The Restored Orchard

Magnifying God’s Voice

Happy Friday Restored Orchard Family!

The past few Fridays I have been on somewhat of a hiatus, but we are back and ready to continue growing. For about 3 weeks prior to the break, we had been discussing how to hear from God and how to know when he is speaking to you and what he is saying. I pray that this has been a blessing for you and that you have been able to more clearly hear the voice of God in your life. Today I want to touch one final topic. In the past weeks we have looked at a more internal approach to hearing God. As a matter of fact, in the second week we discussed tuning out the noise that surrounds you. But this week there is an external aspect that is important in your communication with God. This of course, comes in the form of our community specifically as it pertains to our spouse, friends and pastors. The community you surround yourself with is vital in what you can hear. A couple weeks ago we used the example of a farmer and his seed and the importance of the quality of the soil that you sow into to as it pertains to the growth that you see. Even more basic than that, is WHAT you sow. You can’t plant apples and expect a banana tree to sprout. In that same way, what you sow into and what is sown into you is what will harvest. If your friends like to gossip that becomes static, and if your spouse is argumentative, that becomes static, and if your pastor is self-serving meaning they preach what fits their narrative rather than what God is speaking, that is probably the most literal form of static as it pertains to hearing directly from God. It is up to us, again to tune our ear to know what is healthy for our relationship with God.

This week I want to look at 1 Samuel chapter 3. Some back story is that Samuel’s mother Hannah was barren and for the longest, lived in shame because she couldn’t have a child. She prayed to God that if he gave her a child, she would give him back to the Lord. God of course, heard her and blessed her with a son and about the time that she weened him, she took him to the temple to live there and serve there. As we approach chapter 3, Samuel is living in the temple and serving Eli. One night while Samuel is sleeping, he hears a voice call his name. He, thinking it is the only other human there with him, rushes to Eli and asks did Eli call him. Eli sends him back saying that it wasn’t him and for him to go back to bed. This happens two more times but on the third time Eli realizes that it must be God calling Samuel. Eli gives Samuel the instructions that if he is called again, to respond with “speak, your servant is listening”. From that moment on, Samuel had his own connection to hear from God and his relationship grew immensely with God. For the benefit of brevity, I will let you all read that chapter yourselves, but I urge you to do so to see how Samuel’s life changed when he became tuned into what God wanted to say to him. For today though, I want to look at Eli’s role in this situation.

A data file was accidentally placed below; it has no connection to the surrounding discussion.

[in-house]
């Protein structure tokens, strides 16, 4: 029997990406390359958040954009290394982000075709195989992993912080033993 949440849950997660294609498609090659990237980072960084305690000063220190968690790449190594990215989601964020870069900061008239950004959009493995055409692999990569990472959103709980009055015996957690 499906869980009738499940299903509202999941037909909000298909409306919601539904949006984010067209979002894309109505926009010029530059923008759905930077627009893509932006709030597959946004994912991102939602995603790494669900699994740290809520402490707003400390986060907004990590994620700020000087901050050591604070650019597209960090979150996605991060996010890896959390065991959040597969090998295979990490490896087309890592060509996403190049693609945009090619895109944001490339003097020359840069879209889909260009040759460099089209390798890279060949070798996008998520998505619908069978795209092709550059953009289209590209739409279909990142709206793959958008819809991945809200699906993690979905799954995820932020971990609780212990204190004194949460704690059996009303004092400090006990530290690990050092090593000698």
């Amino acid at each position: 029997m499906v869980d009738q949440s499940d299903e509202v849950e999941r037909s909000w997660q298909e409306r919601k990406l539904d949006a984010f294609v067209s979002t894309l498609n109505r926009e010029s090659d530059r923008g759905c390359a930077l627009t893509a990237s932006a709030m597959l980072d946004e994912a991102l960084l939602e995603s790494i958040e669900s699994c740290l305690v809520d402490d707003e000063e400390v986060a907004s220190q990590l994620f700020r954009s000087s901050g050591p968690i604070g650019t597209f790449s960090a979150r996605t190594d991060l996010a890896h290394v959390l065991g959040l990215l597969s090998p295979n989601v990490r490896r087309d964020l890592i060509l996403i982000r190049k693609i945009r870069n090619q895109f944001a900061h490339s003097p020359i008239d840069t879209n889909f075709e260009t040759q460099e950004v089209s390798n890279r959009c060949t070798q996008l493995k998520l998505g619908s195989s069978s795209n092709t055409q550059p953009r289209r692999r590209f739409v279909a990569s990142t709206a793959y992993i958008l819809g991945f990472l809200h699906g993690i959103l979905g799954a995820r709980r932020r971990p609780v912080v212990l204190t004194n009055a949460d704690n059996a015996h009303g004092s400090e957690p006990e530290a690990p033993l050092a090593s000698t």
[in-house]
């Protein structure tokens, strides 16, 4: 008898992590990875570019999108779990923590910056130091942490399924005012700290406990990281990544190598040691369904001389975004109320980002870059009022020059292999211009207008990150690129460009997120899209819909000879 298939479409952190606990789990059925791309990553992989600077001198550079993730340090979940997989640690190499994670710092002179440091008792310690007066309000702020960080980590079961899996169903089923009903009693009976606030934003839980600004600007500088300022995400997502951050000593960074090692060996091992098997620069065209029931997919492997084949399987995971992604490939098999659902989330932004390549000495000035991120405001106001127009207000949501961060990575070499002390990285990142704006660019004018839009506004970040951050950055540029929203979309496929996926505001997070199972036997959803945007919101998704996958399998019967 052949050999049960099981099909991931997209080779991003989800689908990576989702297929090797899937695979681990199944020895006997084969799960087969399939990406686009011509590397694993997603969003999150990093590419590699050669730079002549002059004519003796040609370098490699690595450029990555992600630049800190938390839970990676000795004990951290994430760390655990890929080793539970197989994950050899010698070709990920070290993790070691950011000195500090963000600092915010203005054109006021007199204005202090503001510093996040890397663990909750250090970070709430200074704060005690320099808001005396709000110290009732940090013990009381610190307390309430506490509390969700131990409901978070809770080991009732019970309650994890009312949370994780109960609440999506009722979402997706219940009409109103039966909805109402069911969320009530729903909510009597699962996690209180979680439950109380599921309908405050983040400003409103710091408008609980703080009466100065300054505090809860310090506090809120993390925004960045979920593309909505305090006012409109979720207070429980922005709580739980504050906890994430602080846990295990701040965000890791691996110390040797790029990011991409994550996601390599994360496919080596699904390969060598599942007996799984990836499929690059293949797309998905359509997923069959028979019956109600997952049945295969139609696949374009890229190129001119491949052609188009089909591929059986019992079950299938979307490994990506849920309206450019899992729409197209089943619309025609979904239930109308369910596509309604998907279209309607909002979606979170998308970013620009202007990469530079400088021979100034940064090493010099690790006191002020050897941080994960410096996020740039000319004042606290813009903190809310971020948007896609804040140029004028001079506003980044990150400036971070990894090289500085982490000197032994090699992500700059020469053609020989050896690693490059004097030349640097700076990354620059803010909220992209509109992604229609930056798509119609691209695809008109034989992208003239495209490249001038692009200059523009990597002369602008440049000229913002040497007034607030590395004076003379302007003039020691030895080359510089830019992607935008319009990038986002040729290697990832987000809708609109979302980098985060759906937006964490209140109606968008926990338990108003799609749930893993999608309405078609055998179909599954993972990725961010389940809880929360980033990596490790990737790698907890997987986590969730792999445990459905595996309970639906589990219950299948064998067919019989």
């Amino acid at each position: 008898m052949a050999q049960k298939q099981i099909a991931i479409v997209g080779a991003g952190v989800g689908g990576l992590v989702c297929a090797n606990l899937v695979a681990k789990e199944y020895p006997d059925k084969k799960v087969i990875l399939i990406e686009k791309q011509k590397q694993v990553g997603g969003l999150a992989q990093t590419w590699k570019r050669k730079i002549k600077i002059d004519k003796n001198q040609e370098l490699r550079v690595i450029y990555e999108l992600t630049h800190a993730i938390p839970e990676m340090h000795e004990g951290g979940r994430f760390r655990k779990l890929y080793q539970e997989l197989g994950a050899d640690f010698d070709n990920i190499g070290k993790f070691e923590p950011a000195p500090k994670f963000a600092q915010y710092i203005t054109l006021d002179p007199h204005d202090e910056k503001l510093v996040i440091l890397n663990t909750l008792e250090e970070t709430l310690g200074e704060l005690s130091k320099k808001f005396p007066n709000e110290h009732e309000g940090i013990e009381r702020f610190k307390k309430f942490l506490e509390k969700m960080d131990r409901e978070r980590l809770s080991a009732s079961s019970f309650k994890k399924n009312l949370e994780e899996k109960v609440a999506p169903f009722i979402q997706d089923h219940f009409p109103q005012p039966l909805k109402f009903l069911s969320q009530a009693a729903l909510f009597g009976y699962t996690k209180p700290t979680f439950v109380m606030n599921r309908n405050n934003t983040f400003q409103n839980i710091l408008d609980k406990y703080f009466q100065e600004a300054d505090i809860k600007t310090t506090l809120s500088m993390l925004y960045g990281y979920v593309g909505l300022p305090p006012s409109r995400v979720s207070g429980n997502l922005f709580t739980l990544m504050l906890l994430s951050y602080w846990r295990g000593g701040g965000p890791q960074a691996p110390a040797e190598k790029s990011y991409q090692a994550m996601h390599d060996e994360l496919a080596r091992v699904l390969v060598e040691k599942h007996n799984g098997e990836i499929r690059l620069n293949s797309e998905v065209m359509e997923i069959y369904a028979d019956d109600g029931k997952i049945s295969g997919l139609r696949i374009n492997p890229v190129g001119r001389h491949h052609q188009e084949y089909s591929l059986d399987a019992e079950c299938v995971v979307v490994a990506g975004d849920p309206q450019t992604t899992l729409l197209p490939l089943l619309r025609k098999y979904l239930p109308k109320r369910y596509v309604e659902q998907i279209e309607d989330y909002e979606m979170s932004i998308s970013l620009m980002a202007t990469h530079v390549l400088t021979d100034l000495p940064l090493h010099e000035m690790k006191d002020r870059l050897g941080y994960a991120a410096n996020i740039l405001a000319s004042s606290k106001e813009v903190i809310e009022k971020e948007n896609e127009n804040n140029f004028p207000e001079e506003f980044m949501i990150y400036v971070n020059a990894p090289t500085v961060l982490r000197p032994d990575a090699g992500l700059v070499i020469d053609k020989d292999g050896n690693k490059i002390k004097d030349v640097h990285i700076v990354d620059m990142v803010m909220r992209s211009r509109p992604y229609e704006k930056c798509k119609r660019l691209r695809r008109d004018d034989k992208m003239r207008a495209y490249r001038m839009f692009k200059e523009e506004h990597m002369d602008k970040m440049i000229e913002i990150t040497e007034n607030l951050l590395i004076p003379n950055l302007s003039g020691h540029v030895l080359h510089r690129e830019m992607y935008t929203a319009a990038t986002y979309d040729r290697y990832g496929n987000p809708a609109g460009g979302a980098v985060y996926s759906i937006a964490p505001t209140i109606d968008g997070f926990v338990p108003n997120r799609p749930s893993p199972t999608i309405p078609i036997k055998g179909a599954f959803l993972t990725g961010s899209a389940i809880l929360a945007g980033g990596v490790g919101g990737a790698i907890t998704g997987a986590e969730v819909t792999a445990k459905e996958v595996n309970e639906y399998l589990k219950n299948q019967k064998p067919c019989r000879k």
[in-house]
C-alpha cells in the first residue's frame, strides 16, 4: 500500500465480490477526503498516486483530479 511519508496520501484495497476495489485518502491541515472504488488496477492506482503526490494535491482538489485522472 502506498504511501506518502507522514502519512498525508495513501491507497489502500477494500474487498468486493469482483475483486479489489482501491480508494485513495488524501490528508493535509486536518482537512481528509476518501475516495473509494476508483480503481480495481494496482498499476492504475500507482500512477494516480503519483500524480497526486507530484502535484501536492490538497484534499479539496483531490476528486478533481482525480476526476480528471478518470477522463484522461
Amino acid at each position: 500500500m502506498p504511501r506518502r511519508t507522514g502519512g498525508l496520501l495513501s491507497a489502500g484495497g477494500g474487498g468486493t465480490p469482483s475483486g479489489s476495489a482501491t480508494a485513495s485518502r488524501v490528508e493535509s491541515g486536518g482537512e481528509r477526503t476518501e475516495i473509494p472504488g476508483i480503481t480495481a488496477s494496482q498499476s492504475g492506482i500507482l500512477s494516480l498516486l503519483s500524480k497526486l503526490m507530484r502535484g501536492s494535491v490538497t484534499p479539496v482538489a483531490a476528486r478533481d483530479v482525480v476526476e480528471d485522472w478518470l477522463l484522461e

Eli was the priest. Although Eli was a righteous man, his sons were evil. They literally stole from God. They would take right from the burnt offerings before they were finished. In this time the priests could eat the meat of the offerings after they are accepted by God, but Eli’s sons would send a servant with a pitchfork to steal the offering before it was finished. Why is this important? This caused a curse to come on Eli’s lineage. The blessing that he had of being part of the tribe of Levi and having the promise of his family always being the priests was getting ready to be snuffed out and God speaking directly to Samuel was the first act of Eli being replaced. Even still, Eli directs Samuel on how to speak to God. The question I would pose today is does your community strengthen your connection with God? I heard a comment recently that “everybody that came with you, can’t go with you” simply saying that as we grow, we sometimes have to shed weight and if those in your circle aren’t headed in the same direction as you, then they begin to weigh you down. I don’t want this to seem like I am saying to cut your friends off, but the reality is that if the things they are saying to you and wanting you to do and pulling you towards is in direct conflict with what God has for your life, then you are ultimately allowing a distraction that can create a wedge in the connection between you and God. You have your own flesh to contend with without someone else’s helping to make your choices harder. And while this is a slight tangent from where I was going, the reality is, in this passage of scripture, Eli had the opportunity to discipline his sons and that would have changed the outcome of what eventually happened. Instead, he let their actions destroy the blessing that was on his lineage and ultimately it caused all three of their deaths.

Eli was in an interesting position within this story because on one hand he was so in tune with Gods voice that he heard him directly and even taught Samuel how to respond but he, himself, didn’t heed the warnings that were given to him by that same voice. What if Eli would have responded the way he told Samuel to? God was already speaking but Eli wasn’t listening. Your community is extremely important, they can either push you towards what God has for your life or they can be a distraction. Eli just happened to be sandwiched between these two realities. This week I urge you to look at the connections in your life, do they magnify or minimize the voice of God in your life?

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